“Unix was not designed to stop you from doing stupid things, because that would also stop you from doing clever things.” —Doug Gwyn
Congratulations for making it this far. You’re not a regular expression novice anymore. You have been introduced to the most commonly used regular expression syntax. And it will open a lot of possibilities up to you in your work as a programmer.
Learning regular expressions has saved me a lot of time. Let me give you an example.
I use a lot of XSLT at work, and often I have to analyze the tags that exist in a group of XML files.
I showed you part of this in the last chapter, but here is a long one-liner that takes a list of tag names from lorem.dita and converts it into a simple XSLT stylesheet:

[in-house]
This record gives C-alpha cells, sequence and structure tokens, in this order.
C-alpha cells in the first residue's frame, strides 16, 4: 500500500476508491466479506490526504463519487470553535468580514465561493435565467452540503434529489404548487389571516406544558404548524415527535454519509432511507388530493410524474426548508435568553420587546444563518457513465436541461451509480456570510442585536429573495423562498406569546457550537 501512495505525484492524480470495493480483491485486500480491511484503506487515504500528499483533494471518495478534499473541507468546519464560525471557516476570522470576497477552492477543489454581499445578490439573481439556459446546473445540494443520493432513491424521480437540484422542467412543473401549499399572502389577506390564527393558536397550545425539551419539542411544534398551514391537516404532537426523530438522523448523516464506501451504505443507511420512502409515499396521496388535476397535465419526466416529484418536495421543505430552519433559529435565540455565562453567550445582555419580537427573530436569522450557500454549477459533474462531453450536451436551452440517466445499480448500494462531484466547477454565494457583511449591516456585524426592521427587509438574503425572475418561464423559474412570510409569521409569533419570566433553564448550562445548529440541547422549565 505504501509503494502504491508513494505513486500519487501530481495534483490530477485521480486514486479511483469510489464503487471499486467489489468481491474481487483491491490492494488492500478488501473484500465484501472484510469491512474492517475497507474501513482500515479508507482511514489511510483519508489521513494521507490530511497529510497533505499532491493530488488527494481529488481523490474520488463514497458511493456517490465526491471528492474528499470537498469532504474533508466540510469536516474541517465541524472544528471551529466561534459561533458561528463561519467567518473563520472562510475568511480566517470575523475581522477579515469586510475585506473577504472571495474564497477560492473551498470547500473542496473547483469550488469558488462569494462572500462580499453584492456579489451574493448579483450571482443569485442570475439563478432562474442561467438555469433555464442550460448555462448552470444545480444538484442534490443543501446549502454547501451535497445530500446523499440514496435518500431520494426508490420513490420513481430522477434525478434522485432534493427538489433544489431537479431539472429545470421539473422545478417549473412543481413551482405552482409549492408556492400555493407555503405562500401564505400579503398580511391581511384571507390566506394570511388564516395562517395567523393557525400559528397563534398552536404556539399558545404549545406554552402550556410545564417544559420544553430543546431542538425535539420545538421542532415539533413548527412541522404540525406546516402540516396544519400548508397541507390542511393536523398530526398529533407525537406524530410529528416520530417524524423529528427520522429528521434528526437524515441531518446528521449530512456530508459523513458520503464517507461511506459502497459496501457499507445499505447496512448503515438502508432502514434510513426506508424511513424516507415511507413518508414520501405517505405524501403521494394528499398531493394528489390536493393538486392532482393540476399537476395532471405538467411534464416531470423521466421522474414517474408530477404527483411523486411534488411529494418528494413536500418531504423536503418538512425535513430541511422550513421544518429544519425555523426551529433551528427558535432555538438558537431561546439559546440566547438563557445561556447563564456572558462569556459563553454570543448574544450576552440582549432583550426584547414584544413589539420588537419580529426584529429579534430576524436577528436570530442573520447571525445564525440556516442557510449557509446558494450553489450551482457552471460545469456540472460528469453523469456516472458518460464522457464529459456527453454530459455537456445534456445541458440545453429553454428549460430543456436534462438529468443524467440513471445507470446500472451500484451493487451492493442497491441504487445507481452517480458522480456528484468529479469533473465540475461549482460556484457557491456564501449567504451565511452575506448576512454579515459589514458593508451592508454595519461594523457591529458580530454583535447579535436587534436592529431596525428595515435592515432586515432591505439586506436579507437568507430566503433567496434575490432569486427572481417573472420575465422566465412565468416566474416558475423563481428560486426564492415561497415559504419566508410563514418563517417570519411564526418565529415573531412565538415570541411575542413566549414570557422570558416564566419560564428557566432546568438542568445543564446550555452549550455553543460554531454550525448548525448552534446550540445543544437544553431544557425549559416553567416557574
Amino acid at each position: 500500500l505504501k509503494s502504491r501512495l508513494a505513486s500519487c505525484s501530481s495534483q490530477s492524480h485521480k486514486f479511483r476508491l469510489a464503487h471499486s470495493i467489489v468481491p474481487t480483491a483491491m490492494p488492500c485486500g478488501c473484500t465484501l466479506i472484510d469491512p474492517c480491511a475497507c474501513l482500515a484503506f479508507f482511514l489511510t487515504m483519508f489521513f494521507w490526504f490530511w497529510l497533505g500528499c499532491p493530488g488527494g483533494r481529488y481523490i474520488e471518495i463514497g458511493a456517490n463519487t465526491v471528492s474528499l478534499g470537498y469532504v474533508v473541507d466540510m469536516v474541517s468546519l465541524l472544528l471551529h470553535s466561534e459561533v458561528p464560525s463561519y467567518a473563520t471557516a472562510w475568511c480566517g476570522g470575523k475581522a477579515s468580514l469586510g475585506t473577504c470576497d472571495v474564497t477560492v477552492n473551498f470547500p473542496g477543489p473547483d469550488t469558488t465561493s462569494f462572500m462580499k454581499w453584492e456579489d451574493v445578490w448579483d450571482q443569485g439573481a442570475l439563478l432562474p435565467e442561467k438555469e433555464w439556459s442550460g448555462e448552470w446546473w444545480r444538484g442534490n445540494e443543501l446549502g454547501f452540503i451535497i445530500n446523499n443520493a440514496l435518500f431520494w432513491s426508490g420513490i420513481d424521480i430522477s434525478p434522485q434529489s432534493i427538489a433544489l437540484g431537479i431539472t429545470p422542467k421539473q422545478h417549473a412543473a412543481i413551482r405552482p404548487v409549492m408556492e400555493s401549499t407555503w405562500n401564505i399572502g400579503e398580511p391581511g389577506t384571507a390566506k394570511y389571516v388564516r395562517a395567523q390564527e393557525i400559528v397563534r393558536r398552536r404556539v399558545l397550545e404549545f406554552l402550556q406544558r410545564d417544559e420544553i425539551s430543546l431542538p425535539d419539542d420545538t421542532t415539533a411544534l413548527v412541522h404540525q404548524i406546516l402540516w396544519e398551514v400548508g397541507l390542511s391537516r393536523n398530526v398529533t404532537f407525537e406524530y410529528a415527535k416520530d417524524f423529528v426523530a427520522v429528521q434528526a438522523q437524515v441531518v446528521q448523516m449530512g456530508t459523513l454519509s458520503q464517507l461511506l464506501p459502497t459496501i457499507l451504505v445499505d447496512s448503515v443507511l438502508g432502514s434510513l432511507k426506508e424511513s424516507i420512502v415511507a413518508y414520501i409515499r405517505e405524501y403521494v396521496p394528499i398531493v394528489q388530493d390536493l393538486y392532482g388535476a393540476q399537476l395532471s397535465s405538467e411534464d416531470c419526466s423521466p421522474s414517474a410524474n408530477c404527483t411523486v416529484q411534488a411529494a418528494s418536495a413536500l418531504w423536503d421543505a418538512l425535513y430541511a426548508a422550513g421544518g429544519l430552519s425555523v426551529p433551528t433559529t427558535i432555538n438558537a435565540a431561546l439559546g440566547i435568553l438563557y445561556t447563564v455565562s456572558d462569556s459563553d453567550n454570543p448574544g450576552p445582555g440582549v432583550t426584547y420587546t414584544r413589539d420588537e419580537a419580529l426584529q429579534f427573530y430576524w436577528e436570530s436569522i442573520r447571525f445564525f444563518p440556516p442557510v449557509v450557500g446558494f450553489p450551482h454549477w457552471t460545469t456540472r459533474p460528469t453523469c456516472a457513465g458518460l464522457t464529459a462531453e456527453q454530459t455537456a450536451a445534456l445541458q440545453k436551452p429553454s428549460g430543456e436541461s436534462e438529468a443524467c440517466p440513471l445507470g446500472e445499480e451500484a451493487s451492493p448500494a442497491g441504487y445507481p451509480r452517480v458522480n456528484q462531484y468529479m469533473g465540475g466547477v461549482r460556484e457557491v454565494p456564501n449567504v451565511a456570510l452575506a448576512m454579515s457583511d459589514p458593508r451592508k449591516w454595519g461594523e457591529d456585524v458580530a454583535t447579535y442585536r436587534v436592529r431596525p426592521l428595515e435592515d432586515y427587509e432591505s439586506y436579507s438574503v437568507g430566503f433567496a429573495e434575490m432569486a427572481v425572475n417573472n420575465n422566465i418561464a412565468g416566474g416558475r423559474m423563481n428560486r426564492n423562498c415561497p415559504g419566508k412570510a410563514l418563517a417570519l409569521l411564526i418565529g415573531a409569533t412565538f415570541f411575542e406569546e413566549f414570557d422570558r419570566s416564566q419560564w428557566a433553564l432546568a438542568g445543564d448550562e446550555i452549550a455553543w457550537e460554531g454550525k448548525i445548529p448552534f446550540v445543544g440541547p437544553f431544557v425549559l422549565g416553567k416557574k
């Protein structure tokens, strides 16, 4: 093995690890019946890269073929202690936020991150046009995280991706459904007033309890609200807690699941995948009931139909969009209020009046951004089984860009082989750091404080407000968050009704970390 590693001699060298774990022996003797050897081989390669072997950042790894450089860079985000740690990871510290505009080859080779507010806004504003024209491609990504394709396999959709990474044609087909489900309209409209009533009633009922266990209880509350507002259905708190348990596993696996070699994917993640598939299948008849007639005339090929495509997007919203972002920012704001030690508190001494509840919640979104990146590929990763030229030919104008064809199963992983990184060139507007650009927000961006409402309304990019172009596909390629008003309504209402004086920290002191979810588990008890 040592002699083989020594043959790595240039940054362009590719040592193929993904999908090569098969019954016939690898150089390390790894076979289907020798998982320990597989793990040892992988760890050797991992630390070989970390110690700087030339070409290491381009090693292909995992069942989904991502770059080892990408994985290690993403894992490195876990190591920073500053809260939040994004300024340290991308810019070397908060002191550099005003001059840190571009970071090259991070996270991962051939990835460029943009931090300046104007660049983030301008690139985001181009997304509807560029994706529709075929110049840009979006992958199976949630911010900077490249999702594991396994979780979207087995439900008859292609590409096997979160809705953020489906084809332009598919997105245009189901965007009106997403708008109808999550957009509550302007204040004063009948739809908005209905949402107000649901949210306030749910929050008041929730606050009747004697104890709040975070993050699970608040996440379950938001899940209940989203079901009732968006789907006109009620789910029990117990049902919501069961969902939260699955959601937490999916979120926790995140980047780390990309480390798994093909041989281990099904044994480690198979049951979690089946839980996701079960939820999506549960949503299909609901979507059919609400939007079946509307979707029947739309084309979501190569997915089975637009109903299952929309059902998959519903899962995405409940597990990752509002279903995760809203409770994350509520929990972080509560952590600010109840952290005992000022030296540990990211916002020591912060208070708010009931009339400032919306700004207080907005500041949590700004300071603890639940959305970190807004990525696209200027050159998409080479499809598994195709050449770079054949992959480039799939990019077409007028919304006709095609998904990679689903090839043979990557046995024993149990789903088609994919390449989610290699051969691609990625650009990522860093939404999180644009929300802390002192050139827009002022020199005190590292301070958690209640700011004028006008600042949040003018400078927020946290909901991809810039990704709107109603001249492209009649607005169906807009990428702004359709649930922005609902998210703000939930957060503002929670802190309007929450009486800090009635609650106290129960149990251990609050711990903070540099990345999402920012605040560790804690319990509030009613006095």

grep -Eo '<[_a-zA-Z][^>]*>' lorem.dita | sort | uniq | sed '1 i\ <xml:stylsheet version="2.0" xmlns:xsl="http://www.w3.org/1999/XSL/Transform">\ ; s/^</\ <xsl:template match="/;s/ id=\".*\"//;s/>$/">\ <xsl:apply-templates\/>\ <\/xsl:template>/;$ a\ \ </xsl:stylesheet>\ '
I know this script may appear a bit acrobatic, but after you work with this stuff for a long time, you start thinking like this. I am not even going to explain what I’ve done here, because I am sure you can figure it out on your own now.
Here is what the output looks like:
<xml:stylsheet version="2.0" xmlns:xsl="http://www.w3.org/1999/XSL/Transform"> <xsl:template match="body"> <xsl:apply-templates/> </xsl:template> <xsl:template match="li"> <xsl:apply-templates/> ...